Going into this project, I had a clear vision of what this MIDI controller would look like, and what functionality it was going to have. So, it made sense to start with CAD, since 3D printing big parts like this takes a huge amount of time, and I needed to wire everything up before I can even start developing the firmware.
I used Solidworks to design the case, keycaps, fader knobs and feet.
The Main Chassis
The chassis was 3D printed with PLA. I had to split it into 2 parts, since it was just a tad too big to fit within the Ender 3’s print volume.
And I just epoxy-ed the two halves together. In hindsight, it would have been a lot better if the model was split with a jigsaw puzzle pattern, as the straight line split left very little surface area for the epoxy to grab on to, and the entire middle section of the chassis had just a tad too much flex for me.
I modeled in a post with a 3.5mm hole and a shallow square cutout at each corner inside the case, which would later have an M3 square nut superglued in as a makeshift threaded insert. I find that such a solution is plenty strong to hold lids of electronics projects, since it doesn’t need to carry much weight at all.
I should also point out that since I printed this in PLA, the sections where the two halves join together came off the build plate were ruler flat and matched one another nicely. However, I tried doing something similar with PETG and it warped slightly, making joining the two halves seamlessly (if you can call it seamless) quite a challenge!
The Bottom Plate
Luckily, the bottom plate fit into the print volume of the Ender 3 (with just a few millimeters to spare). I actually designed the bottom plate after I had printed the first half of the chassis. Seeing how much flex it had, I decided to model in a grid pattern to try and give the bottom plate more rigidity.
Turns out I greatly underestimated how tall DIP packages soldered onto a perfboard are. In the end, I installed the bottom plate backwards, ie with the grid facing out, and believe me, even that was a seriously tight squeeze.
If you ever design keycaps for Gateron switches (or Cherry MX, Outemu, *insert Cherry MX clone here*), do note that you need to have a “stem” where the keycap meshes with the cross on the keyswitch.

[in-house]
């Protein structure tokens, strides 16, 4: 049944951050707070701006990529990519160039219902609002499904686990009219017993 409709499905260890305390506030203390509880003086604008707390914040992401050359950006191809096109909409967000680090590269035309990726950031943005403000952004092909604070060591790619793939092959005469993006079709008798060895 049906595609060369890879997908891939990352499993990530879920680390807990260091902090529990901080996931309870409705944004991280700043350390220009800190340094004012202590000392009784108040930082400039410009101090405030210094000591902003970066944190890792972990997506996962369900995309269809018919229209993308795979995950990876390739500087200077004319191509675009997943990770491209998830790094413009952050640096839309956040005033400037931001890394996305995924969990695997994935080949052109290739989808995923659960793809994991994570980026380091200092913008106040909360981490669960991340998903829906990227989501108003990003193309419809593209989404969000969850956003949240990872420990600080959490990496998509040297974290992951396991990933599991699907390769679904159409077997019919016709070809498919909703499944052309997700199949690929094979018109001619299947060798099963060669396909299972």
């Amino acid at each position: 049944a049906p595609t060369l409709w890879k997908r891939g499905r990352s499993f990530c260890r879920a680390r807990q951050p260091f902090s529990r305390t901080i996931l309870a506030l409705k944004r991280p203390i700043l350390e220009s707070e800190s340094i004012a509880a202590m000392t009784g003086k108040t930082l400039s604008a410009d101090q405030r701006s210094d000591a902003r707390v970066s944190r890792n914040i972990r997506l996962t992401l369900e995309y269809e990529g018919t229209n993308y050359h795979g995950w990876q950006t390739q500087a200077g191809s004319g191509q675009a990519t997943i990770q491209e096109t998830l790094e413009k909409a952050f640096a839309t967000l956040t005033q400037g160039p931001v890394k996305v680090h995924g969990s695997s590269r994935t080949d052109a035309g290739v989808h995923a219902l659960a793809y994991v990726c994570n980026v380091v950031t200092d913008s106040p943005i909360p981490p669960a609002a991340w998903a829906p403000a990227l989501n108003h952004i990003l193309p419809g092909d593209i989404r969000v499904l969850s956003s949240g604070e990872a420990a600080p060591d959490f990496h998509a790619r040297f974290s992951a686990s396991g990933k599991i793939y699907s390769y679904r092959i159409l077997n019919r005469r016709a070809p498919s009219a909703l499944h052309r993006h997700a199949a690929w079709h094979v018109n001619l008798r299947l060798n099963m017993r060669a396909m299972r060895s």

Initially, I just had a cube with a plus shaped hole cut into it, and well, that didn’t work, since the top of the post on the keyswitches is flush with the top of their shells when the keyswitch is fully depressed.
Oh, and the stem also needs to fit within the rectangular hole that the keyswitch depresses into.
I printed the keycaps with TPU, figuring that they will be all fancy and soft-touch. It worked nicely, but only when I printed one at a time. I tried to duplicate them in Cura and there was extremely pronounced stringing. The cross shaped hole was also malformed on almost all of them.
The Fader Knobs and Feet
These are pretty basic TPU parts.
Ah yes, the assembly…
Since I didn’t see the need for a custom PCB for this project, its insides are basically a whole bunch of perfboards, ribbon cables and point-to-point wiring, which is less than ideal.
For ordinary rotary potentiometers, that would have been fine. However, I was using faders (slide potentiometers), which meant I was going to have to glue them directly onto the plastic.
Turns out, epoxy really doesn’t like to bond to the top surfaces of 3D printed PLA, nor does it hold on to the smooth metal chassis of slide potentiometers very well.
Sand your surfaces before using epoxy. That being said, when sanding some of the metal dust got into my slide pots, which really obliterated their smoothness. They are now feel very gritty and unpleasant. So, if you do decide to glue slide pots, I really do not recommend that you sand their top surfaces (the surface with the cutout and the post sticking out), as even the tiniest bit of dust just completely ruins these delicate things.
No, sanding them upside down hoping that gravity will pull the dust away from the cutout absolutely did not make things any better.
If you absolutely must glue slide pots, only sand the sides, and be extremely careful when doing so too.
While I was at it, I also epoxy-ed all the LEDs directly to the case. Yes, I did need to sand them as well.
If you’re like me, most of your DIY projects are strictly form over function. However since this is essentially a tool to help me compose music, I really tried to make it look “nice”. Wouldn’t want an ugly input device to kill my inspiration in the middle of a session.